A wealth tax should have been passed decades ago.
BY NAOMI JAGODA
The bill, called the Ultra-Millionaire Tax Act, would create an annual tax of 2 percent on the net worth of households and trusts between $50 million and $1 billion and a tax of 3 percent on net worth above $1 billion. The rate for net worth above $1 billion would increase to 6 percent if a “Medicare for All” health care plan is enacted.
The bill resembles a proposal that Warren released during her unsuccessful presidential campaign and frequently touted on the campaign trail.
“As Congress develops additional plans to help our economy, the wealth tax should be at the top of the list to help pay for these plans because of the huge amounts of revenue it would generate,” she said. “This is money that should be invested in child care and early education, K-12, infrastructure, all of which are priorities of President Biden and Democrats in Congress. I’m confident lawmakers will catch up to the overwhelming majority of Americans who are demanding more fairness, more change, and who believe it’s time for a wealth tax.”
During a press conference on Monday afternoon, Warren said that a wealth tax is particularly needed “because of the changes in this country under the pandemic.” She noted that billionaires have seen their wealth increase over the past year.”
Senator Warren introduced the bill along with my state’s Rep. Pramila Jayapal. Bernie was a co-sponsor.
This comes from just before the pandemic sent many industries into a tailspin, throwing many people out of work, while delivering a windfall to the ultra-wealthy.
JANUARY 9, 2020
The growth in income in recent decades has tilted to upper-income households. At the same time, the U.S. middle class, which once comprised the clear majority of Americans, is shrinking. Thus, a greater share of the nation’s aggregate income is now going to upper-income households and the share going to middle- and lower-income households is falling.9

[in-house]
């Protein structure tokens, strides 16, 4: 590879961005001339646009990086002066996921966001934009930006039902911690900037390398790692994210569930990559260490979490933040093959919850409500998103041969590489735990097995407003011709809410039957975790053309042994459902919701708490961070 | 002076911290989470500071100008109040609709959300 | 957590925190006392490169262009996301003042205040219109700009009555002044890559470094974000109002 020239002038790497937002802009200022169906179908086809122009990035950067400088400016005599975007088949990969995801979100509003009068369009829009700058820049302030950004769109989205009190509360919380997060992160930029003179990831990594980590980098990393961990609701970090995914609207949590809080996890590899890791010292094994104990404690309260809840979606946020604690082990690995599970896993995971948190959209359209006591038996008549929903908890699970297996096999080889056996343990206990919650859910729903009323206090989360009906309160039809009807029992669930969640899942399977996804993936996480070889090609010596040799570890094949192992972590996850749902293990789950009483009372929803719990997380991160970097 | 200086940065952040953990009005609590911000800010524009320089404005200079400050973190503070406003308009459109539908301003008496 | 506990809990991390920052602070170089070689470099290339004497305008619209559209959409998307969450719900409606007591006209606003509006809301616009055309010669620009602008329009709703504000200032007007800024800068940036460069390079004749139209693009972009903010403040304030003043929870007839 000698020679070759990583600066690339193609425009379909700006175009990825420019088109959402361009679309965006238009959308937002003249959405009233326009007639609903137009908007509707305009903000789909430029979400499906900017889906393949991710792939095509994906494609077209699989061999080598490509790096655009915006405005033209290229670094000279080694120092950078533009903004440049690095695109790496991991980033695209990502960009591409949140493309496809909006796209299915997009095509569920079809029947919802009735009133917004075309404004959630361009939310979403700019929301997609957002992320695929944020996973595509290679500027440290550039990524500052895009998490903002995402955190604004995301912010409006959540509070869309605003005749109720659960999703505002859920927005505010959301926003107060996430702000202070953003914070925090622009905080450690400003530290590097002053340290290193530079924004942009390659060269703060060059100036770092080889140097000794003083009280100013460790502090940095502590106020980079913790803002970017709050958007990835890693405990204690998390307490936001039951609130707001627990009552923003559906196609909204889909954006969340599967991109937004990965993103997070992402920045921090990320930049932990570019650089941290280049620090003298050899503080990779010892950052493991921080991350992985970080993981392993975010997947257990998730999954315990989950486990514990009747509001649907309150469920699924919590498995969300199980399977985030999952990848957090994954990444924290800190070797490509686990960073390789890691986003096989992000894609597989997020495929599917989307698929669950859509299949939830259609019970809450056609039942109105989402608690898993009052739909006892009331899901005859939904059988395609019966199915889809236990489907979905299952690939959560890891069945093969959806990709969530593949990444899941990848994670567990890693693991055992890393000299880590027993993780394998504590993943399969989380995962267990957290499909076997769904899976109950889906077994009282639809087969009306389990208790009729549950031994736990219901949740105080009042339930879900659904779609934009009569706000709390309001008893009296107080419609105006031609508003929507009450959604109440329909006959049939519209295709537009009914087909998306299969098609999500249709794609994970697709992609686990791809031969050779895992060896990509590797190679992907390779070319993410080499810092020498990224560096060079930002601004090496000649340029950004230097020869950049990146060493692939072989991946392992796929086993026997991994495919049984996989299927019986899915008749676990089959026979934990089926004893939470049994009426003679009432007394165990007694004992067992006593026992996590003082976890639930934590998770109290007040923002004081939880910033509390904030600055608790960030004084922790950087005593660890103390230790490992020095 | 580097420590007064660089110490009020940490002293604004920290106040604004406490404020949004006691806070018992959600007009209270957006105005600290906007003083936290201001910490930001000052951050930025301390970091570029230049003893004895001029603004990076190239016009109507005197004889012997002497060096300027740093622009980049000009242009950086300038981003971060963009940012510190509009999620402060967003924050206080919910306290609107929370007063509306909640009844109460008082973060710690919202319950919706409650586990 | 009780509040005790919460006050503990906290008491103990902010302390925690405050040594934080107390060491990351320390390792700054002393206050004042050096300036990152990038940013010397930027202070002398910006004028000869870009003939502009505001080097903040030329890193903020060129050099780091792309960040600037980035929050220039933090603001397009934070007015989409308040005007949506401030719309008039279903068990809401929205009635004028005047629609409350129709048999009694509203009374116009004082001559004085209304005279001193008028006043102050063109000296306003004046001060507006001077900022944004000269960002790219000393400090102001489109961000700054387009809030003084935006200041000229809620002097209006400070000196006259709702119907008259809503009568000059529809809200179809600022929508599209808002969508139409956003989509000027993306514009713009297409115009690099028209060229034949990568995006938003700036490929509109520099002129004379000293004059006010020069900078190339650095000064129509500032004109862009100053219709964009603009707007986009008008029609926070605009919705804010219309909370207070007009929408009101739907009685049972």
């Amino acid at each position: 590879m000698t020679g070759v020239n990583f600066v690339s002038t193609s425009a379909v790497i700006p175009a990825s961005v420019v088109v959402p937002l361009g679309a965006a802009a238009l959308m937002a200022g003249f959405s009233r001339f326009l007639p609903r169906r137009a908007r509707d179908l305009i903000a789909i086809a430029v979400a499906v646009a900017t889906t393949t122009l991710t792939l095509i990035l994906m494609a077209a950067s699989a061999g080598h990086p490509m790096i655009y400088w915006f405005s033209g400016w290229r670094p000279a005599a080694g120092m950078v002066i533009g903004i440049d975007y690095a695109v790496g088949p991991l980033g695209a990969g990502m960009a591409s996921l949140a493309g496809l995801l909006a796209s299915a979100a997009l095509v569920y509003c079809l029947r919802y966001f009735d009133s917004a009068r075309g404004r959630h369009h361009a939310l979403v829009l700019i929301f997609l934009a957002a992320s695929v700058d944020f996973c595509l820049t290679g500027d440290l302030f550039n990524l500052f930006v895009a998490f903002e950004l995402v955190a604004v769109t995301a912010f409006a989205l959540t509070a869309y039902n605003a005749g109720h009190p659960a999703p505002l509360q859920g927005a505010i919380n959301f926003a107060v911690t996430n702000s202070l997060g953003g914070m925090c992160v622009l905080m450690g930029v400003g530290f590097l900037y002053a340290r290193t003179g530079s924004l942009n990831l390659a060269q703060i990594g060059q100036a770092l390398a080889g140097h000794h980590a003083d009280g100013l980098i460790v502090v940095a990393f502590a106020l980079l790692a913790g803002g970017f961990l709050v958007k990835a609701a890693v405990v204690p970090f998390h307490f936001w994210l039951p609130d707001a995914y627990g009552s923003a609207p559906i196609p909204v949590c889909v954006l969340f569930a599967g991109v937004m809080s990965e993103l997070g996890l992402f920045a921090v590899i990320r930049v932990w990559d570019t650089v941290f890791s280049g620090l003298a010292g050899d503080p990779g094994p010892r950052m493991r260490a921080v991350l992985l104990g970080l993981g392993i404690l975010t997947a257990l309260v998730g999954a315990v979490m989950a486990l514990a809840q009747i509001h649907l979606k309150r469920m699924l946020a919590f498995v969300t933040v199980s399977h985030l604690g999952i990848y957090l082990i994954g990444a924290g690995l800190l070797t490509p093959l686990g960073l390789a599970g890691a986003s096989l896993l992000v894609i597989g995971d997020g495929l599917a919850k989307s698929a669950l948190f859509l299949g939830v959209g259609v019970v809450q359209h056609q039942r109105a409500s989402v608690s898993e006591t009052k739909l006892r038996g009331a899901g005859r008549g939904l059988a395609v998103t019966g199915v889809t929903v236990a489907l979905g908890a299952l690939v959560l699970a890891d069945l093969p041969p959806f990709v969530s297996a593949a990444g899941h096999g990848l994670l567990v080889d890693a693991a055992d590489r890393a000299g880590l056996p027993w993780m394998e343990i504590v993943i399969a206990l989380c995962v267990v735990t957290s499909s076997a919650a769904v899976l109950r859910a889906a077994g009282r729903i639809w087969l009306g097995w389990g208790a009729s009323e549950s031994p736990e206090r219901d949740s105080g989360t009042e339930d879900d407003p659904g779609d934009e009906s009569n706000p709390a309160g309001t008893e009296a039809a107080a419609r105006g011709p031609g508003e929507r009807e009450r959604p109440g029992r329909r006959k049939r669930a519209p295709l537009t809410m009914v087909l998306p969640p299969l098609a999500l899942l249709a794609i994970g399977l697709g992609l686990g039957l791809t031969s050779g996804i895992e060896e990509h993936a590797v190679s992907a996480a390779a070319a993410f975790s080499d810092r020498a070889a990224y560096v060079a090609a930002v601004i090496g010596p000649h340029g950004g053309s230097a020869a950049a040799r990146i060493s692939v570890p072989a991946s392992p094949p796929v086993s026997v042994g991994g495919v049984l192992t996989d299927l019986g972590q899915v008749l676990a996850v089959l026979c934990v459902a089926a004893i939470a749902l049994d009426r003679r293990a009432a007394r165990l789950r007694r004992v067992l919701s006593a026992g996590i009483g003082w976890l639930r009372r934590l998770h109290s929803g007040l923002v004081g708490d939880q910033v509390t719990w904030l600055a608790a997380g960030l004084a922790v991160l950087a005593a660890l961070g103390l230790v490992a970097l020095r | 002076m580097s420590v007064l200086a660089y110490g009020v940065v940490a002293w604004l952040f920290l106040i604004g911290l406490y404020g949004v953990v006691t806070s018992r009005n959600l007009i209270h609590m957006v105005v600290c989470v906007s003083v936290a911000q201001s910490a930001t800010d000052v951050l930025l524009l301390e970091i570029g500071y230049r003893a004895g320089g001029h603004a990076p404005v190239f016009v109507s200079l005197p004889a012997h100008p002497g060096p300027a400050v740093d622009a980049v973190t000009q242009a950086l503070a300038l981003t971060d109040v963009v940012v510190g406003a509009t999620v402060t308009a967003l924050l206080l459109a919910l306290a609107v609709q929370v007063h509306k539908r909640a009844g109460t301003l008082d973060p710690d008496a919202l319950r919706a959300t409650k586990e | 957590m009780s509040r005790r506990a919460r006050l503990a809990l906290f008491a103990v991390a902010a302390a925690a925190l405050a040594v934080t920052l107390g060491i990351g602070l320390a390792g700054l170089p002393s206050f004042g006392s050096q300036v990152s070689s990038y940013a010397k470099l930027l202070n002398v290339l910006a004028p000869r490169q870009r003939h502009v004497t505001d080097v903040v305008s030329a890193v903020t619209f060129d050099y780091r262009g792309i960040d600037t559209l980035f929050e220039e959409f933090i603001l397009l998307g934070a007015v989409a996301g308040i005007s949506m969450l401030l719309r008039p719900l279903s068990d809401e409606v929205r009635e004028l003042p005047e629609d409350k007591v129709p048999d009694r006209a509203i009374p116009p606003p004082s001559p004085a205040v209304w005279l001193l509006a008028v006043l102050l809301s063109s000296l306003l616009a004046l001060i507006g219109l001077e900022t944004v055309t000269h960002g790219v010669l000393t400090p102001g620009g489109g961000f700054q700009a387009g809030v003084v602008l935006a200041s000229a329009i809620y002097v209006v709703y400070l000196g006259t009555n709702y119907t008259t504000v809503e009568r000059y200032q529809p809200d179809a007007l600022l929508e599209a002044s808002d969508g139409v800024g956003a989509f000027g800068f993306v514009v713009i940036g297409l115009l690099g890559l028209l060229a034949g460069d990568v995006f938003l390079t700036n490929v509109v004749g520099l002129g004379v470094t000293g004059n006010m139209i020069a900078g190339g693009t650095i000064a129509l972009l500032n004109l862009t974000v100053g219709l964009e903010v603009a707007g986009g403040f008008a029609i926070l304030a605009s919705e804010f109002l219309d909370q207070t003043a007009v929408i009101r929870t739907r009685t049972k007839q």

The share of American adults who live in middle-income households has decreased from 61% in 1971 to 51% in 2019. This downsizing has proceeded slowly but surely since 1971, with each decade thereafter typically ending with a smaller share of adults living in middle-income households than at the beginning of the decade.
1971 is the year I graduated from High School. This squeeze on the Middle Class was the dominant feature of my whole working career.
Income growth has been most rapid for the top 5% of families
Even among higher-income families, the growth in income has favored those at the top. Since 1980, incomes have increased faster for the most affluent families – those in the top 5% – than for families in the income strata below them. This disparity in outcomes is less pronounced in the wake of the Great Recession but shows no signs of reversing.
From 1981 to 1990, the change in mean family income ranged from a loss of 0.1% annually for families in the lowest quintile (the bottom 20% of earners) to a gain of 2.1% annually for families in the highest quintile (the top 20%). The top 5% of families, who are part of the highest quintile, fared even better – their income increased at the rate of 3.2% annually from 1981 to 1990. Thus, the 1980s marked the beginning of a long and steady rise in income inequality.
Corporate America and their wealthy investors had working Americans in retreat for the next five decades.